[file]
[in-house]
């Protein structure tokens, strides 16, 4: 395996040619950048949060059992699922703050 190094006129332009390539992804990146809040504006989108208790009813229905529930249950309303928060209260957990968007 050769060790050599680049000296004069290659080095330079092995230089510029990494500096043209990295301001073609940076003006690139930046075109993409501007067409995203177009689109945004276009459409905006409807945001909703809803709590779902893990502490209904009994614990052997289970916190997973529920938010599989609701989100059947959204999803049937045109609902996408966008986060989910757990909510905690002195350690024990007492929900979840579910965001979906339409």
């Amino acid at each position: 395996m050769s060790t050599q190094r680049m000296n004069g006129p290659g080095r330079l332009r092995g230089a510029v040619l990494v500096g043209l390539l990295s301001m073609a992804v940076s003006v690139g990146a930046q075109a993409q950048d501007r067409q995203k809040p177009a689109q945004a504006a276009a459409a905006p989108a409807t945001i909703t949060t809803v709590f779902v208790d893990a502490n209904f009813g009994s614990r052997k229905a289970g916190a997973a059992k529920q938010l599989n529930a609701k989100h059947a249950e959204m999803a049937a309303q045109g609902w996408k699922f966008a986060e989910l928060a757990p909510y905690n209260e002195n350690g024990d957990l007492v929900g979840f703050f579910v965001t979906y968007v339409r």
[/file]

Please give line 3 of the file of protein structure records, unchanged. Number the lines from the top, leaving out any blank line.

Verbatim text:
């Amino acid at each position: 395996m050769s060790t050599q190094r680049m000296n004069g006129p290659g080095r330079l332009r092995g230089a510029v040619l990494v500096g043209l390539l990295s301001m073609a992804v940076s003006v690139g990146a930046q075109a993409q950048d501007r067409q995203k809040p177009a689109q945004a504006a276009a459409a905006p989108a409807t945001i909703t949060t809803v709590f779902v208790d893990a502490n209904f009813g009994s614990r052997k229905a289970g916190a997973a059992k529920q938010l599989n529930a609701k989100h059947a249950e959204m999803a049937a309303q045109g609902w996408k699922f966008a986060e989910l928060a757990p909510y905690n209260e002195n350690g024990d957990l007492v929900g979840f703050f579910v965001t979906y968007v339409r």